The purpose of this study was to evaluate the bond strength between two porcelains (VITA VMK Master and VITA VM13) and two types of base metal alloys (Ceramill Sintron and Verabond).
In an experimental study, 20 rectangular strips (25 mm × 4 mm × 0.5 mm) of each base metal alloy (Ceramill Sintron and Verabond) were fabricated according to the manufacturer’s instructions. After sandblasting and polishing, the samples were placed in an ultrasonic device to remove surface contaminants. A surface of 8 mm × 4 mm × 1 mm of samples was veneered with Vita VM13 and VITA VMK Master. The samples were divided into four groups (n = 10 each group; VM13/Ceramill, VMK Master/Ceramill, VM13/Verabond, and VMK Master/Verabond), and bond strength was evaluated by three‑point bending test with a universal testing machine. Two‑way ANOVA was used for comparison in each group, post hoc Scheffe’s test was used for analyzing data between groups, and the Kolmogorov–Smirnov test was used for the normality (P < 0.05).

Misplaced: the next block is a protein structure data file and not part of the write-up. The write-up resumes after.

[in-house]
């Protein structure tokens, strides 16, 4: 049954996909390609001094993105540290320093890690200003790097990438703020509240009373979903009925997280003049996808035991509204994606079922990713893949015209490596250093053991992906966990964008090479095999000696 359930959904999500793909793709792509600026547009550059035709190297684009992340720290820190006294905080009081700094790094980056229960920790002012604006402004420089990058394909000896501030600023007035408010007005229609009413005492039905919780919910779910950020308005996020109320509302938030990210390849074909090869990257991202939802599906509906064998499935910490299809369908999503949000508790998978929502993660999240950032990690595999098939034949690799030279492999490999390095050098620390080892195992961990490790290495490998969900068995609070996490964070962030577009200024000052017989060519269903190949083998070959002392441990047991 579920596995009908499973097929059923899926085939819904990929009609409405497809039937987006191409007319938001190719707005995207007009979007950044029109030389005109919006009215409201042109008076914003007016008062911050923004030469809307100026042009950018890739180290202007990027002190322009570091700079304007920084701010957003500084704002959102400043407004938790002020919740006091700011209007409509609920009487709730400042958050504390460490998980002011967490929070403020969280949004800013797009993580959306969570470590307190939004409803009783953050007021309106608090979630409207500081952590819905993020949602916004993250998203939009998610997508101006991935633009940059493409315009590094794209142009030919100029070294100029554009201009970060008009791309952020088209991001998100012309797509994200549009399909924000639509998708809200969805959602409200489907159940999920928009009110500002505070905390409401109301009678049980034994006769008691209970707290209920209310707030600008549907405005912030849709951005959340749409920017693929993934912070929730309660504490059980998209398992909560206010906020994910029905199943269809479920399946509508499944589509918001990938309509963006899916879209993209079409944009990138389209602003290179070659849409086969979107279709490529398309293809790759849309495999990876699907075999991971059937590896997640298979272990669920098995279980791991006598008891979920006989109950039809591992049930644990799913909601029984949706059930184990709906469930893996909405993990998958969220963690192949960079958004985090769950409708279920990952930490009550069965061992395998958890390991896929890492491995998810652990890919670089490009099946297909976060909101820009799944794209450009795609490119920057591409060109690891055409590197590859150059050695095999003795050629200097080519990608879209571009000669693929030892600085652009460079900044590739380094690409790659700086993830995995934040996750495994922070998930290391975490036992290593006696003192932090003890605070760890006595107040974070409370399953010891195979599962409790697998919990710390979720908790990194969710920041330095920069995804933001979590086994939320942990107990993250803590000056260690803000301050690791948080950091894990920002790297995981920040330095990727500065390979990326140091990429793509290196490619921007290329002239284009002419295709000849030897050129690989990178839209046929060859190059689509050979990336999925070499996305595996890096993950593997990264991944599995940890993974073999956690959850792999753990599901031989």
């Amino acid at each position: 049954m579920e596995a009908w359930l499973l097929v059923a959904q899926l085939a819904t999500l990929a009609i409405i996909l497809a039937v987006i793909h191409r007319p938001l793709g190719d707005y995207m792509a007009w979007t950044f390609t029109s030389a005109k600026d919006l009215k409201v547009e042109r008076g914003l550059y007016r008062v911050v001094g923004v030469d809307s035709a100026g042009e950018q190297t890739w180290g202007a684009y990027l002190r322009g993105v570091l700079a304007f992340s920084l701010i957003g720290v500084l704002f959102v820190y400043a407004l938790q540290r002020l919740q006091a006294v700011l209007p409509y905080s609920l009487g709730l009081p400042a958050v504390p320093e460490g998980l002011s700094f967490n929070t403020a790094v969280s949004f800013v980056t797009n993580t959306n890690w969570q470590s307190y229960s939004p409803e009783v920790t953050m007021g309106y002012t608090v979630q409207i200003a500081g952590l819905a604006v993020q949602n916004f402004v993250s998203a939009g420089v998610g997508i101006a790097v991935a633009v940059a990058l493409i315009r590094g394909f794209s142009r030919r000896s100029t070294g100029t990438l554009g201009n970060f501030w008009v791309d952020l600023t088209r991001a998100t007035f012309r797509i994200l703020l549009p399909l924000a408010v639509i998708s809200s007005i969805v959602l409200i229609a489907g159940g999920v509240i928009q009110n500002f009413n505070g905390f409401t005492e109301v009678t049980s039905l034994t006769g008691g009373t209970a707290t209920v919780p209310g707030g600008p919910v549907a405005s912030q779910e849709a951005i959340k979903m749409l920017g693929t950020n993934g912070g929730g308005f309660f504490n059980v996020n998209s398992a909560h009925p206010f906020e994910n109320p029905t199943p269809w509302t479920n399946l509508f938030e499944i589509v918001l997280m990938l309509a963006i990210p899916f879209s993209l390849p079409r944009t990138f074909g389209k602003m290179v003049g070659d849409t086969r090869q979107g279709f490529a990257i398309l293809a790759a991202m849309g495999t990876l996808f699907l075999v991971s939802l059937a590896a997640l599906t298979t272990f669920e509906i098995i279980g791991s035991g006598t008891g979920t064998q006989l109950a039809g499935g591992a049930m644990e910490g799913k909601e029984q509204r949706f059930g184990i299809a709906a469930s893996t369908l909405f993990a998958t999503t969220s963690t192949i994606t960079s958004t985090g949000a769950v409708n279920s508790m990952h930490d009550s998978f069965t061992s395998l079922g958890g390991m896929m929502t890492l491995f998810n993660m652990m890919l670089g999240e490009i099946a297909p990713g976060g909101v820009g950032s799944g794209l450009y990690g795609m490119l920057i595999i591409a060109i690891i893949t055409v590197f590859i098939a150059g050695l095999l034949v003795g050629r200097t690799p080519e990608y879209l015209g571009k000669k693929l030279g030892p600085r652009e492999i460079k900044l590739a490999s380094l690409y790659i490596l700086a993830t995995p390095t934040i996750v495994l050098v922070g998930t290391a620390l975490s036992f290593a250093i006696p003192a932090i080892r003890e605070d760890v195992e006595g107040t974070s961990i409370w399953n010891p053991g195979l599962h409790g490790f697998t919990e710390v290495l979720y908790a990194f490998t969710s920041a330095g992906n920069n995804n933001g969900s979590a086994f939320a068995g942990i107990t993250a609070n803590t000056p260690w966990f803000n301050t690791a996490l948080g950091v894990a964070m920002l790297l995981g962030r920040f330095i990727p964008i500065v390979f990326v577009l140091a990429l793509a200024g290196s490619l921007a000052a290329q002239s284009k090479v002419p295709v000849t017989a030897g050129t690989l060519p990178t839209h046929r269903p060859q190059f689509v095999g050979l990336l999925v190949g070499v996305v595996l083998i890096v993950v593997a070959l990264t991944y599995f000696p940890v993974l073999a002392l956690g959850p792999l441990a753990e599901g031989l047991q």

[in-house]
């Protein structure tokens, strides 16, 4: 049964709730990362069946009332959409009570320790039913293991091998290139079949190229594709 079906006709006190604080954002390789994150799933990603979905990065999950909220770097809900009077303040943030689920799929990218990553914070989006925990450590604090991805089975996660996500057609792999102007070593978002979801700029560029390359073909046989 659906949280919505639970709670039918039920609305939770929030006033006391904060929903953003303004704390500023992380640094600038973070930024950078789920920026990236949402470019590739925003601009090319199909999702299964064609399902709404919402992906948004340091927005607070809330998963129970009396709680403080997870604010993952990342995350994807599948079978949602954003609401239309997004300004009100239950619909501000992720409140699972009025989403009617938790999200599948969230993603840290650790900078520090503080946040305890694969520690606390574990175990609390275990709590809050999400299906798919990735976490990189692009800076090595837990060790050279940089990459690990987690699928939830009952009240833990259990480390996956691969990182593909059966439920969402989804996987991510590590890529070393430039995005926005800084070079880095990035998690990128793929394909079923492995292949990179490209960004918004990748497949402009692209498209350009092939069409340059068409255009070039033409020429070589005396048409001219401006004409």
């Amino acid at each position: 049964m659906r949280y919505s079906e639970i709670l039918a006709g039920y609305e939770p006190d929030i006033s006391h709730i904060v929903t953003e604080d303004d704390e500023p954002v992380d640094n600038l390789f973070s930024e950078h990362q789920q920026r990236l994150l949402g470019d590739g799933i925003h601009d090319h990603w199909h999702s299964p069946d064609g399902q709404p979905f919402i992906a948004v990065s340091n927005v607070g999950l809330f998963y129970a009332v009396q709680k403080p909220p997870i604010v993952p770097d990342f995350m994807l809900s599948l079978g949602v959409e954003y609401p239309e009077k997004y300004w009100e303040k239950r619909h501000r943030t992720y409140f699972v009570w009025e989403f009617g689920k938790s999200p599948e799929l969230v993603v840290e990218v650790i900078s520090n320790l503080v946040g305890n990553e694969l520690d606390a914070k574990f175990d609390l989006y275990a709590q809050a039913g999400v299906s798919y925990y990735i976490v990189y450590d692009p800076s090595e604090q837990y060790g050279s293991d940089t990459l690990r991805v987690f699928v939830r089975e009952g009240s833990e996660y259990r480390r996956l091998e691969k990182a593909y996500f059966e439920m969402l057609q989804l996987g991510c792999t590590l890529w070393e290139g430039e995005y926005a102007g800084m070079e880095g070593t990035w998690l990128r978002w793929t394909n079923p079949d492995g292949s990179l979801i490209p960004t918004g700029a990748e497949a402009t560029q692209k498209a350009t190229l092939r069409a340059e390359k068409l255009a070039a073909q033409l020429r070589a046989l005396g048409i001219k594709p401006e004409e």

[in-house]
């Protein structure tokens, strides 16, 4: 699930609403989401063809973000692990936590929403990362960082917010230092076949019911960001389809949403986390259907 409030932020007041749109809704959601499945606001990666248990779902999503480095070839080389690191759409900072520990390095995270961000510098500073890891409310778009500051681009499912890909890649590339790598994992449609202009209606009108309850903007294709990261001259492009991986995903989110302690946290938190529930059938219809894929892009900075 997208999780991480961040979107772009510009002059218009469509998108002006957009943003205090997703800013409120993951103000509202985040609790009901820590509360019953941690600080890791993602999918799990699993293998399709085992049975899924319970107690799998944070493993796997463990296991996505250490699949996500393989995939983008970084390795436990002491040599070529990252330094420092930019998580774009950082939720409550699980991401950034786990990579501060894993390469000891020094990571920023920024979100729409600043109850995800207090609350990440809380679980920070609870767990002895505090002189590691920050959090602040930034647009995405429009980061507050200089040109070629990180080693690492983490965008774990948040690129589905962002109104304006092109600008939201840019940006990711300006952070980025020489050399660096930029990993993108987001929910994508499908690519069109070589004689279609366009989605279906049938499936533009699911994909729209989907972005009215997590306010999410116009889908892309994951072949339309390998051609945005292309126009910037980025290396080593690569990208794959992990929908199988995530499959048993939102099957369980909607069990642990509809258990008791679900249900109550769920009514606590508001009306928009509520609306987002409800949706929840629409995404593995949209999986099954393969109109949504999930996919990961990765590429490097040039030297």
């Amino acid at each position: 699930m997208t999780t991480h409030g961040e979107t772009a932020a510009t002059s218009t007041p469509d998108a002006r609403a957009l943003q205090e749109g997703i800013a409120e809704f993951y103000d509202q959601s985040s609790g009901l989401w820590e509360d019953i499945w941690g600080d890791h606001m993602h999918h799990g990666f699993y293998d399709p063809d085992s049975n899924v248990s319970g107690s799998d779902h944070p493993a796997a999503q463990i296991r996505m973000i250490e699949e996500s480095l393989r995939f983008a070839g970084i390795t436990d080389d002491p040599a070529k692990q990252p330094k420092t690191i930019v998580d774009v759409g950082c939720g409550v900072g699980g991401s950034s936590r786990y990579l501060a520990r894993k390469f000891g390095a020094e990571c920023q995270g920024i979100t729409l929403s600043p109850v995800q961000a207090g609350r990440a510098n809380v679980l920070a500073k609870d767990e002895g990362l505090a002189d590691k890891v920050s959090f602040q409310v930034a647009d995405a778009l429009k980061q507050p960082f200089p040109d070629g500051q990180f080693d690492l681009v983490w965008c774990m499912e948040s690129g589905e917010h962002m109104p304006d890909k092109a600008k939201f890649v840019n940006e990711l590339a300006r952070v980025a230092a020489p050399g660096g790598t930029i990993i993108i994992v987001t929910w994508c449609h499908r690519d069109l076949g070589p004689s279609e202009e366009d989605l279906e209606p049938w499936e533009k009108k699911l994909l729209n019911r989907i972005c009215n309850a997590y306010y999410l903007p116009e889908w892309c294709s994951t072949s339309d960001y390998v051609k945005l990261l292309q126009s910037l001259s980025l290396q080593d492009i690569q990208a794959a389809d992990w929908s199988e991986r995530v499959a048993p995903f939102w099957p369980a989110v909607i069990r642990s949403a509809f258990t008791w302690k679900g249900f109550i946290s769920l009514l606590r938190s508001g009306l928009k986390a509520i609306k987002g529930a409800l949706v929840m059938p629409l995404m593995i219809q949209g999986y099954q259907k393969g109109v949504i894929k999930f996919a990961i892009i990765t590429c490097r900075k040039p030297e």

The maximum bond strength was related to Verabond/VM13 (44.35 ± 7.9 MPa) and then the Ceramill Sintron/VM13 (39.33 ± 4.43 MPa), and the lowest was related to the Ceramill Sintron/VMK Master (29.75 ± 3.2 MPa). There was no significant difference between bond strength of VM13 with the two alloy groups (P > 0.05), and bond strength of VMK Master to Ceramill Sintron CAD/CAM alloy was less than the conventional Verabond alloy (P < 0.05); however, bond strength of all the groups was above the standard threshold (25 MPa).
Based on the results of this study, the bond strength of the porcelain to Verabond was better, but the bond strength of the porcelain to Ceramill Sintron also was not less than the standard threshold; thus, this new CAD/CAM alloy can be an alternative to the conventional base metal alloys in the metal‑ceramic restorations.
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